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HomeNasaNasa looks to visit an asteroid as valuable as the global economy

Nasa looks to visit an asteroid as valuable as the global economy

Nasa looks to visit an asteroid as valuable as the global economy
Nasa looks to visit an asteroid as valuable as the global economy
Artists concept of Psyche 16, made almost entirely of iron and nickel. (Photo: Nasa)

An asteroid Nasa plans to visit may contain iron and nickel worth more than the entire world economy, according to new observations by the Hubble Space Telescope.

The asteroid Psyche 16, which is 230 million miles from Earth, is one of the heaviest objects in the Solar System’s main asteroid belt between Mars and Jupiter.

At 140 miles wide, it may contain so much iron and nickel that it could be worth as much £7 quintillion at today’s metal prices – enough for each person on Earth to be a billionaire.

However, if metal reserves of that quantity were discovered and mined, it would likely cause metal prices on Earth to collapse from the economic law of supply and demand.

Psyche 16 is the destination of Nasa’s next space exploration mission, due to arrive in January 2026, where it will map the asteroid’s metallic surface in orbit for 21 months.

Set to launch in August 2022 from a SpaceX Falcon Heavy rocket at Florida’s Kennedy Space Center, Nasa’s Psyche mission is part of its low-cost robotic Discovery Program.

Though first discovered in 1852, it’s only recently that the true potential value of Psyche 16 has been established.

Psyche 16 appears to be almost entirely metallic, according to a paper published in the Planetary Science Journal this week.

This artist's-concept illustration depicts the spacecraft of NASA's Psyche mission near the mission's target, the metal asteroid Psyche. The artwork was created in May 2017 to show the five-panel solar arrays planned for the spacecraft. Image credit: SSL/ASU/P. Rubin/NASA/JPL-Caltech
The exploratory satellite will orbit the asteroid for 21 months, starting in 2026 (Photo: Nasa)

Thanks to the Hubble Space Telescope, which has the power to see hundreds of millions of miles into space, Dr. Tracy Becker of the Southwest Research Institute in San Antonio, Texas, found evidence of the asteroid’s largely metallic make-up.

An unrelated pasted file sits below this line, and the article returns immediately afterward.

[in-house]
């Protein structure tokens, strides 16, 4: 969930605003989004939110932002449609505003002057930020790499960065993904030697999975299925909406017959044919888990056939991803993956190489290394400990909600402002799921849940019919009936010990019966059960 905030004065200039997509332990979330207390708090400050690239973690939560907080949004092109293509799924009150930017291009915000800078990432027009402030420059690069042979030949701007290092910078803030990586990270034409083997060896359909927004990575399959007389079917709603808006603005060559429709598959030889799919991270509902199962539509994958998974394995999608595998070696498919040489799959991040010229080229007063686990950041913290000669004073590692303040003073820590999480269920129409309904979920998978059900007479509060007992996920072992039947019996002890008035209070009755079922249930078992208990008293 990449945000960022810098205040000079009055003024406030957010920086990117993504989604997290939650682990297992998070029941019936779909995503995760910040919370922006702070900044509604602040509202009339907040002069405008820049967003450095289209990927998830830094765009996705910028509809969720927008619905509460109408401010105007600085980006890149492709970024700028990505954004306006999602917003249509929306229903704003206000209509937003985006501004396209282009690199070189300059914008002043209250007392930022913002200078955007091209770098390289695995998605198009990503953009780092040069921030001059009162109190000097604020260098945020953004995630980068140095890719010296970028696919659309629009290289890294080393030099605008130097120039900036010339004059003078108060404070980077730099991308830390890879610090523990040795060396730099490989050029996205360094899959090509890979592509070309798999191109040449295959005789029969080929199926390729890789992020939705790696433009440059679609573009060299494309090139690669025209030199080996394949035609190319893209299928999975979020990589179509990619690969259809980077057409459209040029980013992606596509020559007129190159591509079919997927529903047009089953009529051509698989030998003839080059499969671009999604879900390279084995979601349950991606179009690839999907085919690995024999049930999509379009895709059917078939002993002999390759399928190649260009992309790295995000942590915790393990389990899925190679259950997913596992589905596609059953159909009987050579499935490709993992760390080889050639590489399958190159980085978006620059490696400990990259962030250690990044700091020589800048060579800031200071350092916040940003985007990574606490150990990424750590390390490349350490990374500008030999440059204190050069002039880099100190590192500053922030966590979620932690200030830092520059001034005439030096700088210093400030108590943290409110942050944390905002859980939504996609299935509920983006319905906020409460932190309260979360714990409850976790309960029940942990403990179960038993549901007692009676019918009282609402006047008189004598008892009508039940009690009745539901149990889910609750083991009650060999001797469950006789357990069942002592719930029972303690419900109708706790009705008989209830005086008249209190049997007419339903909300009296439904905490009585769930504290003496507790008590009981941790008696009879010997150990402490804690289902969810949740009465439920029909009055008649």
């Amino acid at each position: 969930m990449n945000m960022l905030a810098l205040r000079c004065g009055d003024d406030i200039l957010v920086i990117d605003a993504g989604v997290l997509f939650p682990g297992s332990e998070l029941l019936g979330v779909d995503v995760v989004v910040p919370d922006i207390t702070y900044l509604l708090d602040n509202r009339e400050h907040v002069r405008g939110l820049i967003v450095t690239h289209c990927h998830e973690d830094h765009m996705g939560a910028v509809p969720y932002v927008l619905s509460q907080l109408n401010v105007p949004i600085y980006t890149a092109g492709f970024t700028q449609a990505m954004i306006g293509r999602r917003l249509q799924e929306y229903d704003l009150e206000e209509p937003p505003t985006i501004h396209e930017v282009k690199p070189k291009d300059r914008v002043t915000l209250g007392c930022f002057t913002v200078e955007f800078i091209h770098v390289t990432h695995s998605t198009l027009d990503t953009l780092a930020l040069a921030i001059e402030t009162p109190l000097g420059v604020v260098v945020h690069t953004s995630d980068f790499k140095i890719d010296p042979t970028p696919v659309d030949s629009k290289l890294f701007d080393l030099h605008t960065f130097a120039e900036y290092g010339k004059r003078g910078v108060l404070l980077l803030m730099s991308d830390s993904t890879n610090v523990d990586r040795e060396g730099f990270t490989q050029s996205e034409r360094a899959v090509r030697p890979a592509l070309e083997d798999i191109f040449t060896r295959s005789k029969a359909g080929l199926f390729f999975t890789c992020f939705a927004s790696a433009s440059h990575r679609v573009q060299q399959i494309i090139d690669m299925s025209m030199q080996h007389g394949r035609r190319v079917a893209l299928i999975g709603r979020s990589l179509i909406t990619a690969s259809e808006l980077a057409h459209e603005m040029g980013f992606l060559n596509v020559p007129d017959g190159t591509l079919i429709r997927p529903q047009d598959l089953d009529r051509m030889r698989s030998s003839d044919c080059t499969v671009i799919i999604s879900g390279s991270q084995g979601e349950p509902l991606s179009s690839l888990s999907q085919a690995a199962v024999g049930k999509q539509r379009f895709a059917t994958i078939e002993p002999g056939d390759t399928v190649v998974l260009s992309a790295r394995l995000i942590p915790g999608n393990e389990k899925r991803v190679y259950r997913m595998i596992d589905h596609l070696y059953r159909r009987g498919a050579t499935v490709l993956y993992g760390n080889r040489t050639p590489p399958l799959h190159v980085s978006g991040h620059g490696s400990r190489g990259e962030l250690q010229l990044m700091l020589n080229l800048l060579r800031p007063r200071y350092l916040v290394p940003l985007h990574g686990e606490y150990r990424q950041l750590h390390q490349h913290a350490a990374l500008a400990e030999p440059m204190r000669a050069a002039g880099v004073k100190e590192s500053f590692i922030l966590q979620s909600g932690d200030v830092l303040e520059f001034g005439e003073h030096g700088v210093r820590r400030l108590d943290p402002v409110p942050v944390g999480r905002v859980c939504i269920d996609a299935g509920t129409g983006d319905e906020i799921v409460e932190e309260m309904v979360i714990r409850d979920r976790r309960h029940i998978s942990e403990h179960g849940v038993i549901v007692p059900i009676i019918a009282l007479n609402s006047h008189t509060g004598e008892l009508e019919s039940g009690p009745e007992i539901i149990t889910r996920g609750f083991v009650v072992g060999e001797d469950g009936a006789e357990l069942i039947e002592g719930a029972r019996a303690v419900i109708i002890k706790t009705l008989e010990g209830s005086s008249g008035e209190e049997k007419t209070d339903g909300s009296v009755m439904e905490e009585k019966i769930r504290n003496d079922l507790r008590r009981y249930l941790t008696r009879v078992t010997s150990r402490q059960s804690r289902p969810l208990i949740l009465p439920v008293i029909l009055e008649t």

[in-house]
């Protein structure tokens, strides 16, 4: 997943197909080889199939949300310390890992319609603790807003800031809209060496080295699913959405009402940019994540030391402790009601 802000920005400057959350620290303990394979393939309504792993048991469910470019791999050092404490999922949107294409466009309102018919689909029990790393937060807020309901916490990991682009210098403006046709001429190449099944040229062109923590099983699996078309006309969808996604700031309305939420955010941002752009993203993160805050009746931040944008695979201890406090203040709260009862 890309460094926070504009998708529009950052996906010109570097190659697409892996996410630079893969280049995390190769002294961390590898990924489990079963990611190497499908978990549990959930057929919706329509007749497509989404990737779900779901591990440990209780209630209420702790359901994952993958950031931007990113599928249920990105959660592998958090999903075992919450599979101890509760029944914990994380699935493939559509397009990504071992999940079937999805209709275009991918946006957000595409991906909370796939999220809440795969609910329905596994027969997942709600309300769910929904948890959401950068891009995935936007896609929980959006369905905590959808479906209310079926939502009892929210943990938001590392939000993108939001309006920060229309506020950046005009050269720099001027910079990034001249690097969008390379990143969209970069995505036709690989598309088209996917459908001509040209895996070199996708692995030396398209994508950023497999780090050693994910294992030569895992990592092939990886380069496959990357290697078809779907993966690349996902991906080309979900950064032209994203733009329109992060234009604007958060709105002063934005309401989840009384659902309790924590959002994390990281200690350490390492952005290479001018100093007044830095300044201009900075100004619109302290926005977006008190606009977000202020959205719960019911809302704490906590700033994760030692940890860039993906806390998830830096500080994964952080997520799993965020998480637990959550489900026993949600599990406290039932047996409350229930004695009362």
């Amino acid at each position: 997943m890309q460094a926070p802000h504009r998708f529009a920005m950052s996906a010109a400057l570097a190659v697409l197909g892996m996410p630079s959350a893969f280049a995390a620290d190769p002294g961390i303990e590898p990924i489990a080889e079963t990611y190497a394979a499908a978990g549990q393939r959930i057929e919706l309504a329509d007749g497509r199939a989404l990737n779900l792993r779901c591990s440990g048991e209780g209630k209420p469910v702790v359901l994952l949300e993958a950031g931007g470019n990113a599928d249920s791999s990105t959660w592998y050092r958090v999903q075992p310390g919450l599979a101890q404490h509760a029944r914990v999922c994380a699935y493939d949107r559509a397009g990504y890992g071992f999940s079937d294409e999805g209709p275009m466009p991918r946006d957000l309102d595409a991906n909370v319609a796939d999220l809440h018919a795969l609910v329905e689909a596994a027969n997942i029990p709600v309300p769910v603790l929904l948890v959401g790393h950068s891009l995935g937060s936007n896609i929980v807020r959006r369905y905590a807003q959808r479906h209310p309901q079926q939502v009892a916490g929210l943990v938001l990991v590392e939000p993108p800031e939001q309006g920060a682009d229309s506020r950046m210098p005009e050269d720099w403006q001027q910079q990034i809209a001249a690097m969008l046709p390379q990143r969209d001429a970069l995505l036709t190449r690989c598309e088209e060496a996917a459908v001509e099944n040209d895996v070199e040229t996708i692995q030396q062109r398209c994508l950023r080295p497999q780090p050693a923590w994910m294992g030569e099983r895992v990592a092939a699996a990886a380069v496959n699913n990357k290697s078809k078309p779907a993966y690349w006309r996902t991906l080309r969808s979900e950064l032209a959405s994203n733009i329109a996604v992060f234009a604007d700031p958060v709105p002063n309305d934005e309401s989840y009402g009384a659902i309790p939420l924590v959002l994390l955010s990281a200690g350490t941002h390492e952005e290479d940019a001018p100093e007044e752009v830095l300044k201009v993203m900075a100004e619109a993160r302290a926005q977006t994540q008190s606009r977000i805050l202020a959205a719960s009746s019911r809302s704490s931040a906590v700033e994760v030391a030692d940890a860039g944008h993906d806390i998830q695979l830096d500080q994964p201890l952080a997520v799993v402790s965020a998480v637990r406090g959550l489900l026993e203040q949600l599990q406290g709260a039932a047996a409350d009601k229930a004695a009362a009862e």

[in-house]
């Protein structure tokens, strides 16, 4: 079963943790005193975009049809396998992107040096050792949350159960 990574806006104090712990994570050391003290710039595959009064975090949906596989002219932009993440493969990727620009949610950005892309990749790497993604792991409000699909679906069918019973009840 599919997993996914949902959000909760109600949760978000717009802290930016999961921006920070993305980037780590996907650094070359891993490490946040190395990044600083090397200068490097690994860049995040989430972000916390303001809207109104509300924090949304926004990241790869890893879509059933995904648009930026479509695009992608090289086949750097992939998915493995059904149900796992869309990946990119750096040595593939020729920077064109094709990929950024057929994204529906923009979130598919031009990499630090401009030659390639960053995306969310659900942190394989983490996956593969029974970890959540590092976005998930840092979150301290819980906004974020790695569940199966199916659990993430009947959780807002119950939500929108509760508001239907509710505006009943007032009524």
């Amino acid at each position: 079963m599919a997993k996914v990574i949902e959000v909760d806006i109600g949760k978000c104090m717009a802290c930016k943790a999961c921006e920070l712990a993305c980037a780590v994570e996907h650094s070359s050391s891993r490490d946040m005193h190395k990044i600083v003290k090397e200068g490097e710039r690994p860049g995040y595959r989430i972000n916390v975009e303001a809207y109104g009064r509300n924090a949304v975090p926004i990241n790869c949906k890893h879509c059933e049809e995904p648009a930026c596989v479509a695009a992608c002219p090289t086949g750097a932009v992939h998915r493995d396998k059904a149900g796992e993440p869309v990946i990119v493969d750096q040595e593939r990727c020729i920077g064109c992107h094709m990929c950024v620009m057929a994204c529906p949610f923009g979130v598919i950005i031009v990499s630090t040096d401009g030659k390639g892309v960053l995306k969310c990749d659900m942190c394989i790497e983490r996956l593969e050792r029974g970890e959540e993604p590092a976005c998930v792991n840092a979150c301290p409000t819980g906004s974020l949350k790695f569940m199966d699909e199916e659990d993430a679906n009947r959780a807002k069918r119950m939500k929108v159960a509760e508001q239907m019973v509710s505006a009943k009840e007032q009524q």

“We’ve seen meteorites that are mostly metal, but Psyche could be unique in that it might be an asteroid that is totally made of iron and nickel,” said Dr. Tracy Becker of the Southwest Research Institute in San Antonio, Texas, who authored the study.

It’s thought the meteorite might be the leftover core of a planet that failed to form during the formation stage – what’s called a protoplanet.

Based on observations of light emitted from the asteroid, Becker was able to conclude that the vast asteroid contained huge quantities of iron.

‘We were able to identify for the first time on any asteroid what we think are iron oxide ultraviolet absorption bands,’ said Becker.

‘This is an indication that oxidation is happening on the asteroid, which could be a result of the solar wind hitting the surface.’

This solar wind is a stream of highly energetic, charged particles ejected from the Sun’s high temperature, outer atmosphere, ripping off atoms from the asteroid’s iron surface – a phenomenon called ‘space weathering.’

Aerial view of the sun above the clouds, space stratosphere, light and solar reflections on the clouds. Global warming, climate change. Ozone hole
A consistent solar battering oxidises the surface of the metal-rich asteroid (Photo: Getty)

Though Becker observed the asteroid’s surface as potentially pure iron, there is a chance the iron may have dominated ultraviolet observations, meaning there might be as little as 10% surface iron.

This would still be more iron than all the current reserves on Earth put together.

Many questions still remain about the composition of Psyche 16, such as a peculiar ‘UV brightening’, where the asteroid appears increasingly reflective at longer wavelengths

‘This is something that we need to study further,” said Becker.

‘This could be indicative of it being exposed in space for so long. This type of UV brightening is often attributed to space weathering.’